Exchange arbitrage

The Mexican direct forward ex rate with the US dollar is higher than that indicated by interewst rate parity. WHich of the folllowing choices would NOT be part of a currency trader’s risk free profit? A Sell USD at spot rate (usd/mxp) B Sell usd forward C lend USD at the U.S. interest rate D borrow the mexican peso at mexican interest rate


1+Rd < (1+Rf)*Forward/Spot So you want to borrow at domestic rate - Mexican - (it’s cheaper) and lend at the other. Or you want to lend at US (which is foreign in this case) rate. Or you want to sell the Forward. Selling USD at spot would not help you. So A.

Ill go with A as well


Ya it is A guys. THx for the explaination

Can u guys explain why you want to lend at US rate, or sell US forward rate? i can’t seem to figure out the relationship

1+Rd < (1+Rf)*Forward/Spot i will give it a try interest rates should be the same if you adjusted them for the currecy impact what the equation above tells you is that interest rate offered in mexic is less than interest adjusted in uS So you can gain from it.How would you do it?try to follow on the equation You would borrow at the lower rate- RD-mexic then you would buy us at the spot rate- that’s why spot rate is in denominator Then you would put that money in the bank at the higher us interest rates. in the mean time you would sell the money you will receive from your deposit at the forward rate locking a profit Makes sense?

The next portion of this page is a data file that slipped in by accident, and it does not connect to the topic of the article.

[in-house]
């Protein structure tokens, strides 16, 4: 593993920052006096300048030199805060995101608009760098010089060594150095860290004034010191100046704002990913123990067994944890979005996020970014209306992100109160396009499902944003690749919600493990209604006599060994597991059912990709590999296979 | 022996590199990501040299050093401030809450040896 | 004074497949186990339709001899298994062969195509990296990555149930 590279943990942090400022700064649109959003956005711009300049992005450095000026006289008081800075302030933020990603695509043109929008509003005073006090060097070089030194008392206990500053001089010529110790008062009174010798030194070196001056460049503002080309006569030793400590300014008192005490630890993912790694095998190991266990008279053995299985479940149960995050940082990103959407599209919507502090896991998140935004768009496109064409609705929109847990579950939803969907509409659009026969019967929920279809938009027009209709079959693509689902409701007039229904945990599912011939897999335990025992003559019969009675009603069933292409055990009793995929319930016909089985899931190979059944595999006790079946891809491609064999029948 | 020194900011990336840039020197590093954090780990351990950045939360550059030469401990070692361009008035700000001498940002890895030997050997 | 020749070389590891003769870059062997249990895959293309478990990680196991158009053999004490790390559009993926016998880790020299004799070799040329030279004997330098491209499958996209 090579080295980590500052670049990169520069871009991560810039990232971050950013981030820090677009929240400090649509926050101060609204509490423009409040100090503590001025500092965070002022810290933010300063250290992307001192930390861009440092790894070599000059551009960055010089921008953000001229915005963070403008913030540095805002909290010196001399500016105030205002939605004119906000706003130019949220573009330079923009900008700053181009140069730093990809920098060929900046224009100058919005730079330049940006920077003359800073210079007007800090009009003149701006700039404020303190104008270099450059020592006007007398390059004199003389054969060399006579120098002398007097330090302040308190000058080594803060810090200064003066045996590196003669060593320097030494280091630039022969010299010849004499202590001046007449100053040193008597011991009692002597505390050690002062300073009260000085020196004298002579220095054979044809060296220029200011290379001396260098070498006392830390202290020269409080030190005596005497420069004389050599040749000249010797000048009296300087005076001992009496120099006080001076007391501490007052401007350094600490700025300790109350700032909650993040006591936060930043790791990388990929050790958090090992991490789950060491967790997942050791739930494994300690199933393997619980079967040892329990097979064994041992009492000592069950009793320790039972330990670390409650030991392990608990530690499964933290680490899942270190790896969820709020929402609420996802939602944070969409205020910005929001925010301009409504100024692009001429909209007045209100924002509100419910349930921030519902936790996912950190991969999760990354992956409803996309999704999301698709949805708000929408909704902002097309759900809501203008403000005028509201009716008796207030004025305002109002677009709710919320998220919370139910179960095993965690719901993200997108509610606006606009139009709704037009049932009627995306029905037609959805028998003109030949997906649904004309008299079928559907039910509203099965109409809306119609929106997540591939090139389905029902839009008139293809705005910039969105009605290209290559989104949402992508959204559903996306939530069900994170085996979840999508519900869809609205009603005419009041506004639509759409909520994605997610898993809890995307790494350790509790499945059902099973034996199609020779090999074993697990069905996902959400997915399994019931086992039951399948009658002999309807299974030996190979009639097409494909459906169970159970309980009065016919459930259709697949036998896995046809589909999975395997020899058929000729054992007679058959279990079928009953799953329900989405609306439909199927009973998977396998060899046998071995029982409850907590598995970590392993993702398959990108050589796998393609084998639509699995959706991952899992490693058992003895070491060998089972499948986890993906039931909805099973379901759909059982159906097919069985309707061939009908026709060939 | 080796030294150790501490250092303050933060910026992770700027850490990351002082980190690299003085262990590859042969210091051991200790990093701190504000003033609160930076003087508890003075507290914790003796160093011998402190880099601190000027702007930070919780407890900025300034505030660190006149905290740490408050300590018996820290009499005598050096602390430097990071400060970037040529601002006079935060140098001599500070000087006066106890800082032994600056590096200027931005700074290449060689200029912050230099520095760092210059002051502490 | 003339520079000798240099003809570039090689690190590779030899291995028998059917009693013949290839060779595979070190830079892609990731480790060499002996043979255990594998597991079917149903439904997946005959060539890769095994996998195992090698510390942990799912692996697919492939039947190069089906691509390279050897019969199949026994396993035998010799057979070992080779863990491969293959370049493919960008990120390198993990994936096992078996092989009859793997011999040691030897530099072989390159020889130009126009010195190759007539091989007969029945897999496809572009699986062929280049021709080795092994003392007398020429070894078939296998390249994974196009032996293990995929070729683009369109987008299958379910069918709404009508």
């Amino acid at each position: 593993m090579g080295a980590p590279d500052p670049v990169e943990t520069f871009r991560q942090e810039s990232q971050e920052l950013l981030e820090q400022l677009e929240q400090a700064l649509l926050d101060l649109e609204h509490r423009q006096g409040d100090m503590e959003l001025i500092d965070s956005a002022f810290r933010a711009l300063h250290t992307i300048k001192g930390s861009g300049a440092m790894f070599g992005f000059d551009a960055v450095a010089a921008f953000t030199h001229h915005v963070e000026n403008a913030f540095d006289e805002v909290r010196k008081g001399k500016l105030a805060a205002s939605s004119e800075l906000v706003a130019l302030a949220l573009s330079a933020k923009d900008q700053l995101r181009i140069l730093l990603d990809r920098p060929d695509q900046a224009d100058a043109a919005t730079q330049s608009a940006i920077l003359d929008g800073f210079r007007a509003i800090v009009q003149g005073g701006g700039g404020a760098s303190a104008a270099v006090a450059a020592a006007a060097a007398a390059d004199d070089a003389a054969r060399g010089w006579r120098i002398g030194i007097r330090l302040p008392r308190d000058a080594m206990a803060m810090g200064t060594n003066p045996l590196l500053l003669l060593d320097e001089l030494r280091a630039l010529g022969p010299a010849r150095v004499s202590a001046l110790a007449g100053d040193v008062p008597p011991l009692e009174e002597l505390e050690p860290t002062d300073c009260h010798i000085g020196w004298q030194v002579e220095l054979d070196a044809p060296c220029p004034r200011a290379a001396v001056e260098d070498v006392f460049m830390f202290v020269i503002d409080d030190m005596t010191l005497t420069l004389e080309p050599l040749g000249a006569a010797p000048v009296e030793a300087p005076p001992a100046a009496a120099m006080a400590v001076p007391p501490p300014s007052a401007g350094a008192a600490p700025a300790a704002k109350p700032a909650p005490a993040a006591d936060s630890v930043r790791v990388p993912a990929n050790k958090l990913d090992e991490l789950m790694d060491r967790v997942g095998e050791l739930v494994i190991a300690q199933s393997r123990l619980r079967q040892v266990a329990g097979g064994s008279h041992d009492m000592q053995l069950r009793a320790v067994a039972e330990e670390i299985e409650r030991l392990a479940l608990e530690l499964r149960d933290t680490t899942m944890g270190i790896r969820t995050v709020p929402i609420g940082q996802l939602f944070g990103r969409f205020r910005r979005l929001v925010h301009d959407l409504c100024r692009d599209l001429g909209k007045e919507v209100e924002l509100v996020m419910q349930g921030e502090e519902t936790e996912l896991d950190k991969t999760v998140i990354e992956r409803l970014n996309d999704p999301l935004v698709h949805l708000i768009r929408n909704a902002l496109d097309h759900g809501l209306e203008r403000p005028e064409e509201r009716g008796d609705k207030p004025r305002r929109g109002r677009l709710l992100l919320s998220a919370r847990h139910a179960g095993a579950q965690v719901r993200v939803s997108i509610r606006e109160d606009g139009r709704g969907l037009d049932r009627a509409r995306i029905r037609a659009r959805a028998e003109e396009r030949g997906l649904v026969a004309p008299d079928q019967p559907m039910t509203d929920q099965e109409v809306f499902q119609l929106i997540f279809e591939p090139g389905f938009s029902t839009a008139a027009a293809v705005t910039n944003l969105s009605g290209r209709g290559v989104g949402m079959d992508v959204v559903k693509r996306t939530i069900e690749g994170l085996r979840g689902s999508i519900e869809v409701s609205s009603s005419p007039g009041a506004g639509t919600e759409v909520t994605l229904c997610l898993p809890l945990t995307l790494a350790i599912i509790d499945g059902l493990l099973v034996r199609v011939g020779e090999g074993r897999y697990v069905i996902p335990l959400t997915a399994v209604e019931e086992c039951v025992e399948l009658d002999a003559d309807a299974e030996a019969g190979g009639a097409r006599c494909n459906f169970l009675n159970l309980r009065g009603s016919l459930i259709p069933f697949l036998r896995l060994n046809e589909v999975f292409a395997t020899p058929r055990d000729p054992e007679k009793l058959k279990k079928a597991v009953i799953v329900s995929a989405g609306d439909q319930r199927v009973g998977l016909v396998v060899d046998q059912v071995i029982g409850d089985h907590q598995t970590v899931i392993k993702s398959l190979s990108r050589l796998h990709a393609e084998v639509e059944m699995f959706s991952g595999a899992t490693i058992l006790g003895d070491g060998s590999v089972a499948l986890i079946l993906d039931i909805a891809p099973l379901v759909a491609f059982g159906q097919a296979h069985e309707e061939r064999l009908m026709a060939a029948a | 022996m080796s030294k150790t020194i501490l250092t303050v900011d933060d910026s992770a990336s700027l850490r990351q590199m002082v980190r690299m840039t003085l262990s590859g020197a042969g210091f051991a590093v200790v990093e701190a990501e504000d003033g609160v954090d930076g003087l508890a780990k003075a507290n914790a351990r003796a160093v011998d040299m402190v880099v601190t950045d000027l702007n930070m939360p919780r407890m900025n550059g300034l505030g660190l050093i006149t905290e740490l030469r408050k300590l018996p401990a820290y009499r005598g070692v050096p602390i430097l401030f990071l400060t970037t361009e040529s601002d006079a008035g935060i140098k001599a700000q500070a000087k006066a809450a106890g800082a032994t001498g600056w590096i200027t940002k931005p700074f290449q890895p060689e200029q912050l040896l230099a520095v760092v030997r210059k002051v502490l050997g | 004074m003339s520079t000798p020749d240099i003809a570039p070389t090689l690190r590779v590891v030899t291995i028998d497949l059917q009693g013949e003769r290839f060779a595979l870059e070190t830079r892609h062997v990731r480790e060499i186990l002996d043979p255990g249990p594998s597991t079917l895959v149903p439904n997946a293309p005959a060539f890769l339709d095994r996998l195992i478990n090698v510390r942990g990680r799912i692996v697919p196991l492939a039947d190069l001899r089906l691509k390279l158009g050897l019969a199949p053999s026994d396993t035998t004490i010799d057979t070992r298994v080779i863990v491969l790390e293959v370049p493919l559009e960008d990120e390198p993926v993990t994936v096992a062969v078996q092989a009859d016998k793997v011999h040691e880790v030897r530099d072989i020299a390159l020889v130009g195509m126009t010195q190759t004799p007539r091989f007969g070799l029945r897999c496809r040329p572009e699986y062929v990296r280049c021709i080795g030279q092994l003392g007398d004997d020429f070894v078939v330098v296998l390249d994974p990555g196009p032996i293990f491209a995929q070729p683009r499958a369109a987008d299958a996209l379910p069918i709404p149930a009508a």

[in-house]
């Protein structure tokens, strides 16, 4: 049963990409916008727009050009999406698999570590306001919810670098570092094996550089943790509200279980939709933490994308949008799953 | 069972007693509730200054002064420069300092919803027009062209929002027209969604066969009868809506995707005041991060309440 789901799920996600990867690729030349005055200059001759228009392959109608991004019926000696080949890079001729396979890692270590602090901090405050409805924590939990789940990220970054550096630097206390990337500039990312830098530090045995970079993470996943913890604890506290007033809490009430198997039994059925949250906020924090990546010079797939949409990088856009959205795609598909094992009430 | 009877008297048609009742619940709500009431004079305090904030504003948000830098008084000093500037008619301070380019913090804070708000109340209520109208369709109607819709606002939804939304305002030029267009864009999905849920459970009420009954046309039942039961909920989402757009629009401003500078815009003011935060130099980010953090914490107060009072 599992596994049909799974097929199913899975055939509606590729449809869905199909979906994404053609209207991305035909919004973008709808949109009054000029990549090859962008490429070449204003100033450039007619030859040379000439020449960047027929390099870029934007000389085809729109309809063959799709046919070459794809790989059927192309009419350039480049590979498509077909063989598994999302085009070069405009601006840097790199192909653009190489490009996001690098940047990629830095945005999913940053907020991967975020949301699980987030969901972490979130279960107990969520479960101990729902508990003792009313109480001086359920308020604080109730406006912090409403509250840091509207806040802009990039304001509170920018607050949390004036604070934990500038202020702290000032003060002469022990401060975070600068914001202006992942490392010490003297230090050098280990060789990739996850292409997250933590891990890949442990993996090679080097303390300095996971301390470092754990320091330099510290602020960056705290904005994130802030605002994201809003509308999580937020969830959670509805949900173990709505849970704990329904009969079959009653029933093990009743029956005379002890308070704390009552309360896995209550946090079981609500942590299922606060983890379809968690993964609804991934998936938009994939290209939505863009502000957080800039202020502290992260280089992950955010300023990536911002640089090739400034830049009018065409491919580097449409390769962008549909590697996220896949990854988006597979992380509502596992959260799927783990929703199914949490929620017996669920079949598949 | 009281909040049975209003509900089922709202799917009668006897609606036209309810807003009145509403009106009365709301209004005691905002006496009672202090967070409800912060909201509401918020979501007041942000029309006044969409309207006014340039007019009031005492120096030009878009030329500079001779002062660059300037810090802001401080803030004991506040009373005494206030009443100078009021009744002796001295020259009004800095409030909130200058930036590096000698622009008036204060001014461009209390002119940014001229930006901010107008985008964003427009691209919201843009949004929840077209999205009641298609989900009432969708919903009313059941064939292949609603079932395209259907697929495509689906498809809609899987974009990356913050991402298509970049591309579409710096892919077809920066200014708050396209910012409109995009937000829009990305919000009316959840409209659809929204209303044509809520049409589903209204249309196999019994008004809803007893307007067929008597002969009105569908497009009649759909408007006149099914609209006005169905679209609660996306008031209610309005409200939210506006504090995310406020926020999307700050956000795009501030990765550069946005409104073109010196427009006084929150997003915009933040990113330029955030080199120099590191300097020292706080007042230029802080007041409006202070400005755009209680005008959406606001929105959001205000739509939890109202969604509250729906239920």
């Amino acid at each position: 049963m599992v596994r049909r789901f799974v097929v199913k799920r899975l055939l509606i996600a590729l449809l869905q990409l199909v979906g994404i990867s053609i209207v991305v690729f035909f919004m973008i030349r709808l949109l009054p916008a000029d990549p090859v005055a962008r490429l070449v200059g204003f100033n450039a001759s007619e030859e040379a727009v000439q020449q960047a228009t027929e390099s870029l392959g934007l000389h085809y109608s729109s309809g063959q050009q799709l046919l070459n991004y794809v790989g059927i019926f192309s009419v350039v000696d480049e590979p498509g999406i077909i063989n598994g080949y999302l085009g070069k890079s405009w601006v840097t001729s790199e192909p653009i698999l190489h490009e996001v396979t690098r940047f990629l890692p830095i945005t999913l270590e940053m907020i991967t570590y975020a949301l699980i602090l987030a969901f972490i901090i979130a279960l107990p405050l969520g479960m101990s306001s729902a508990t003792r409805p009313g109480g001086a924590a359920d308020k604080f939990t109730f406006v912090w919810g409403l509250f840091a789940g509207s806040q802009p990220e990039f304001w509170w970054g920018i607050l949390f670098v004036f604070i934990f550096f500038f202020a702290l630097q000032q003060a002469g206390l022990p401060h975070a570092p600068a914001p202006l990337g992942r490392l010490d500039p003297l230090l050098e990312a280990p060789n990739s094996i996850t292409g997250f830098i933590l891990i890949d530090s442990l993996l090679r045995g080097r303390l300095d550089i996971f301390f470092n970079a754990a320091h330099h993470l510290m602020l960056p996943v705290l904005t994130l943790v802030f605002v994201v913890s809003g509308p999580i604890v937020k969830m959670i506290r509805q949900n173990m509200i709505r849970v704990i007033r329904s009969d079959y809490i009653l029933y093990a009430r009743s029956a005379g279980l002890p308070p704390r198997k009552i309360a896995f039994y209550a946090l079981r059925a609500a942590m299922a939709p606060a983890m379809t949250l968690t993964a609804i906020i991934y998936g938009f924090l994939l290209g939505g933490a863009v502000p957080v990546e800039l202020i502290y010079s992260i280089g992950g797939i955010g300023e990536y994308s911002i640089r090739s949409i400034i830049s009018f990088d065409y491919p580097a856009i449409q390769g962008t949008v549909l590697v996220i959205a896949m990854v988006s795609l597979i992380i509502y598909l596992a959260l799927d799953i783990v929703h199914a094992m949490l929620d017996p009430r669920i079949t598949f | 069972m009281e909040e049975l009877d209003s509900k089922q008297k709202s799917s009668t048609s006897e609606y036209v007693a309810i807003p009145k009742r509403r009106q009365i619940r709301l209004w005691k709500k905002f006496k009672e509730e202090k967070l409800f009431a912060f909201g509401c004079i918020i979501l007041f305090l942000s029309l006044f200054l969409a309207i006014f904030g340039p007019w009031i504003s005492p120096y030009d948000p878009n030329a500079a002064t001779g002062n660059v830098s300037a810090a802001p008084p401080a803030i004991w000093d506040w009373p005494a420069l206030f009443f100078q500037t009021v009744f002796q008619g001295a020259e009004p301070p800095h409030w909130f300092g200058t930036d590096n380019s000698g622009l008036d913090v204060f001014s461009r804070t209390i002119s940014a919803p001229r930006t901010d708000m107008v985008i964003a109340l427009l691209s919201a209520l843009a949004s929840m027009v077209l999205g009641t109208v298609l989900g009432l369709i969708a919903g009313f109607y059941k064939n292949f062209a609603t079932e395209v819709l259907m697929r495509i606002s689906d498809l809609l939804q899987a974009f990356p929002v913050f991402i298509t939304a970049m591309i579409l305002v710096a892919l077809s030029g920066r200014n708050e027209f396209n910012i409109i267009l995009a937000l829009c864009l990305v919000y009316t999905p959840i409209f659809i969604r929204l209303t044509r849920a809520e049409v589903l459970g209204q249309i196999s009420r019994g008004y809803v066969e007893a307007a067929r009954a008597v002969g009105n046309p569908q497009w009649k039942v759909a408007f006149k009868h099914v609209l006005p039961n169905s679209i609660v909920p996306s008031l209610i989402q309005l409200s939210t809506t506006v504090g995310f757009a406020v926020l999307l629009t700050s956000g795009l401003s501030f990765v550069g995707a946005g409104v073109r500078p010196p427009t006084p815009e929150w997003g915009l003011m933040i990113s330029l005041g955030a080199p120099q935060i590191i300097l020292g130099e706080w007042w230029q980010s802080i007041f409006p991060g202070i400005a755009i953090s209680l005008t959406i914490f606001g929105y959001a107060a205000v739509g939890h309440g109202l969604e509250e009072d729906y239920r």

If we sell the US forward for which the US exchange rate is low, wont we be at a loss?

CAn someoone ans this question.? thanks

how would you know that the us exhange rate is low for us for forward?

it says that the Mexican direct forward ex rate with the US dollar is higher than that indicated by interewst rate parity. So i assumed it means tht US ex will be lower. Am i missing something here?

if the exchange rate is higher than indicated by the interest rate (dc/fc)forward is higher that means you can buy more dc with one fc that is more mexican currency with one dollar. am i wrong?

Yes you are right in that. But after lending in the US, dont we need to convert back to Pesos to repay what we had borrowed. For that if we sell US forwards today, wont we be at a loss since US ex rate is lower ( since the question says tht Mexican rate is higher?)

Smeet, what you’re saying makes sense somewhat, but we have to look at it from the interest rate parity concept as stated in the question. I’m not an expert, but here is how I looked at it: the peso is cheaper based on interest parity, so we would start out borrowing the peso. The next step is to convert it to US$. To do this, we buy the at the spot rate. Right there, that eliminates choice A. From there we lend the money at the higher US rate and sell the forward to make sure we have our domestic currency back in the end. Hope that helps a little.